General Motors Corp. is recalling 750,000 cars that might stall from "catalytic converter plugging" -- a defect that could cause a substantial and sometimes sudden loss of engine power.
GM officials said yesterday that the voluntary recall affects 1981- and 1982-model Buicks, Oldsmobiles and Pontiacs equipped with V-8 engines.
A total of 3 million GM cars built for the 1981, 1982 and 1983 model years were equipped with the catalytic converters in question, a GM spokesman said. He said the converters were installed in about 90,000 of the 1983 models.
GM is monitoring the performance of the cars not involved in the current recall, the spokesman said.
The problem is with the dual-bed catalytic converter, usually located between the engine and the tail-pipe assembly of a car.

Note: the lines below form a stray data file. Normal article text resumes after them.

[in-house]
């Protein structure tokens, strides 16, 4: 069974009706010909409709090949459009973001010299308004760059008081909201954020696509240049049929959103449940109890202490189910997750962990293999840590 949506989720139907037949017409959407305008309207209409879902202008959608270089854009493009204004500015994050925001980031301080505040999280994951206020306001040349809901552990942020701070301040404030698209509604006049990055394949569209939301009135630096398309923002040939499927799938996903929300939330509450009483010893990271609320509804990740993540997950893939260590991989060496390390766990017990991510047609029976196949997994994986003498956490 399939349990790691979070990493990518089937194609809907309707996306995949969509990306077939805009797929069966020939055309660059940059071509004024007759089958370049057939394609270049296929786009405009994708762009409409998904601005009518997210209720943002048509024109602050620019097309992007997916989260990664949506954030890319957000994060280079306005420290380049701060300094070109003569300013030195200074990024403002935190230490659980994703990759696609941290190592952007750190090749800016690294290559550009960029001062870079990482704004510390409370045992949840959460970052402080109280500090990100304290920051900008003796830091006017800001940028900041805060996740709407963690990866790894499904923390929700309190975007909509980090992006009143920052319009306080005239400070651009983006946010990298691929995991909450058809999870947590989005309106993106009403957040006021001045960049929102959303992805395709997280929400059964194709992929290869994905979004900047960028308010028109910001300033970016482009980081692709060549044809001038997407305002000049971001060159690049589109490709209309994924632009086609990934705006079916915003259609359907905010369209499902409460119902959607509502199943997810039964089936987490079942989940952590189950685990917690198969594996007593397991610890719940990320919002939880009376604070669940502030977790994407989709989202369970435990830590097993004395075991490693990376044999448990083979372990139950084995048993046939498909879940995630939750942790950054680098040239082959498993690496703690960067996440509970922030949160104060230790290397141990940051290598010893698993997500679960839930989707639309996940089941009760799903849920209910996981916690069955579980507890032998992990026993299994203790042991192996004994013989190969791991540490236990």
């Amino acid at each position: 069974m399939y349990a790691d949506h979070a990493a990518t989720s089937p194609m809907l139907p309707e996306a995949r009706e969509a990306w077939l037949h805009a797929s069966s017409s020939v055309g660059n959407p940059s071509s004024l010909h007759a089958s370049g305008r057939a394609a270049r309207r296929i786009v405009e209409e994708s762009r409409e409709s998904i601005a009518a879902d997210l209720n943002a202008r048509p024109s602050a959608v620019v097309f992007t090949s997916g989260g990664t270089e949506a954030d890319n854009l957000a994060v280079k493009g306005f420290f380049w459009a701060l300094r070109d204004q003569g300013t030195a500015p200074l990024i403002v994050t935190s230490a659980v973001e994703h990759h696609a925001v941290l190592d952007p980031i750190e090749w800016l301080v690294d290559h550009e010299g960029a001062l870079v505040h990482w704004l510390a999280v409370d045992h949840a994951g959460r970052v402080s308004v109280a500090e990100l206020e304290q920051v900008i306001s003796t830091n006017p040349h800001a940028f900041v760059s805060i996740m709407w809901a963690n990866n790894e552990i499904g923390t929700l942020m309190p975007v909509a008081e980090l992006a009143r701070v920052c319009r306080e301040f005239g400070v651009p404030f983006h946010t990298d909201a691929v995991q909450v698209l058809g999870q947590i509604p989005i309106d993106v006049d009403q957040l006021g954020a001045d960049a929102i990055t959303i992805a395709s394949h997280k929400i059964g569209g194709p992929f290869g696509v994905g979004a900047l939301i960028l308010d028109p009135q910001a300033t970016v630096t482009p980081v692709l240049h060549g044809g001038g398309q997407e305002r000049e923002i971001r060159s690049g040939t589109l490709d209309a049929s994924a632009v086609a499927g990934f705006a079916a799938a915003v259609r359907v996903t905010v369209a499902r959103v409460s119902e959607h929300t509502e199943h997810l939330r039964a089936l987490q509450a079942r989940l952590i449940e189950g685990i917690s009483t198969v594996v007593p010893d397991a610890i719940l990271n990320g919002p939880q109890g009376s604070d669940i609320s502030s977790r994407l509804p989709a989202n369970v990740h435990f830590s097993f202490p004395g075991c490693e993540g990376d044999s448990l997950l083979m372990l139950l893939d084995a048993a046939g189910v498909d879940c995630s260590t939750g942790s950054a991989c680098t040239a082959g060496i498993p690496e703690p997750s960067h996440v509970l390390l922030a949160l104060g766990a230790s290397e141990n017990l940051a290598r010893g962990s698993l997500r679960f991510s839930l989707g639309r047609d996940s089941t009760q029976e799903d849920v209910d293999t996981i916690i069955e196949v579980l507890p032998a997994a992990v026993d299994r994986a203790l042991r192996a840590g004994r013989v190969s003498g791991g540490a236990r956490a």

Catalytic converters change poisonous compounds in engine exhaust fumes into relatively harmless matter such as water vapor, carbon dioxide and nitrogen before the fumes move from the exhaust system into the atmosphere.
GM began putting the dual-bed units in its 1981 passenger models to meet more stringent Environmental Protection Agency requirements limiting poisonous carbon monoxide (CO) emissions from cars to 3.4 grams per mile (gpm). The previous CO standard was 7 gpm.
The dual-bed converters successfully reduce the CO emissions. But with certain engines, primarily V-8 and V-6 designs, the converters tend to self-destruct.
Ceramic pellets in the upper bed of the converter break up and fall through louvered openings into a narrow air chamber in the middle of the converter. The broken pellets then plug up the lower louvers, significantly retarding the flow of exhaust gas.
Increased exhaust system backpressure results from the blockage. That condition leads to a loss of engine power. A stricken car can only reach a maximum speed of about 30 miles per hour. In some cases, the car won't start.